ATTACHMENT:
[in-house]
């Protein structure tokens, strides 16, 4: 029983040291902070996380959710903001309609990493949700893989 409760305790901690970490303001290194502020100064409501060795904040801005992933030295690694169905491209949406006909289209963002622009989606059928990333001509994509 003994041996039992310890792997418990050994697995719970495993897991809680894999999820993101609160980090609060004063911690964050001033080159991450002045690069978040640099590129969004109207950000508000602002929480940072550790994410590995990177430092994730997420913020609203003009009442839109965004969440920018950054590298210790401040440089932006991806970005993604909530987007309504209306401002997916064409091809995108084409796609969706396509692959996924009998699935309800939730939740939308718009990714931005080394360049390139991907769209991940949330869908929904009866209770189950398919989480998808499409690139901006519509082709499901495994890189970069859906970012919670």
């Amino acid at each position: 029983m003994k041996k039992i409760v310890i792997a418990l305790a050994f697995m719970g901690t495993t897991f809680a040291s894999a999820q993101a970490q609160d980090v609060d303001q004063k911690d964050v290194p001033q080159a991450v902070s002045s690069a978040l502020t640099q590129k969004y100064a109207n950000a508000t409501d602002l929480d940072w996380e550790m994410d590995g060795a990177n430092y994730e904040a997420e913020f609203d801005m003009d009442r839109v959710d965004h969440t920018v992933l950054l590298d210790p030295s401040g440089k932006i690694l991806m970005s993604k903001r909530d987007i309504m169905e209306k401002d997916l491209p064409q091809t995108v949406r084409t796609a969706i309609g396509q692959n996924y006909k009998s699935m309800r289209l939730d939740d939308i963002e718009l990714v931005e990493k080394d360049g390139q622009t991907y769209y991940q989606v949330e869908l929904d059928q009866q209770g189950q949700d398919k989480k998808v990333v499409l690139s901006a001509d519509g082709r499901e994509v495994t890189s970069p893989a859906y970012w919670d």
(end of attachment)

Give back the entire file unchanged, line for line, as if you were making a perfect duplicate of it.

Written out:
[in-house]
């Protein structure tokens, strides 16, 4: 029983040291902070996380959710903001309609990493949700893989 409760305790901690970490303001290194502020100064409501060795904040801005992933030295690694169905491209949406006909289209963002622009989606059928990333001509994509 003994041996039992310890792997418990050994697995719970495993897991809680894999999820993101609160980090609060004063911690964050001033080159991450002045690069978040640099590129969004109207950000508000602002929480940072550790994410590995990177430092994730997420913020609203003009009442839109965004969440920018950054590298210790401040440089932006991806970005993604909530987007309504209306401002997916064409091809995108084409796609969706396509692959996924009998699935309800939730939740939308718009990714931005080394360049390139991907769209991940949330869908929904009866209770189950398919989480998808499409690139901006519509082709499901495994890189970069859906970012919670």
């Amino acid at each position: 029983m003994k041996k039992i409760v310890i792997a418990l305790a050994f697995m719970g901690t495993t897991f809680a040291s894999a999820q993101a970490q609160d980090v609060d303001q004063k911690d964050v290194p001033q080159a991450v902070s002045s690069a978040l502020t640099q590129k969004y100064a109207n950000a508000t409501d602002l929480d940072w996380e550790m994410d590995g060795a990177n430092y994730e904040a997420e913020f609203d801005m003009d009442r839109v959710d965004h969440t920018v992933l950054l590298d210790p030295s401040g440089k932006i690694l991806m970005s993604k903001r909530d987007i309504m169905e209306k401002d997916l491209p064409q091809t995108v949406r084409t796609a969706i309609g396509q692959n996924y006909k009998s699935m309800r289209l939730d939740d939308i963002e718009l990714v931005e990493k080394d360049g390139q622009t991907y769209y991940q989606v949330e869908l929904d059928q009866q209770g189950q949700d398919k989480k998808v990333v499409l690139s901006a001509d519509g082709r499901e994509v495994t890189s970069p893989a859906y970012w919670d």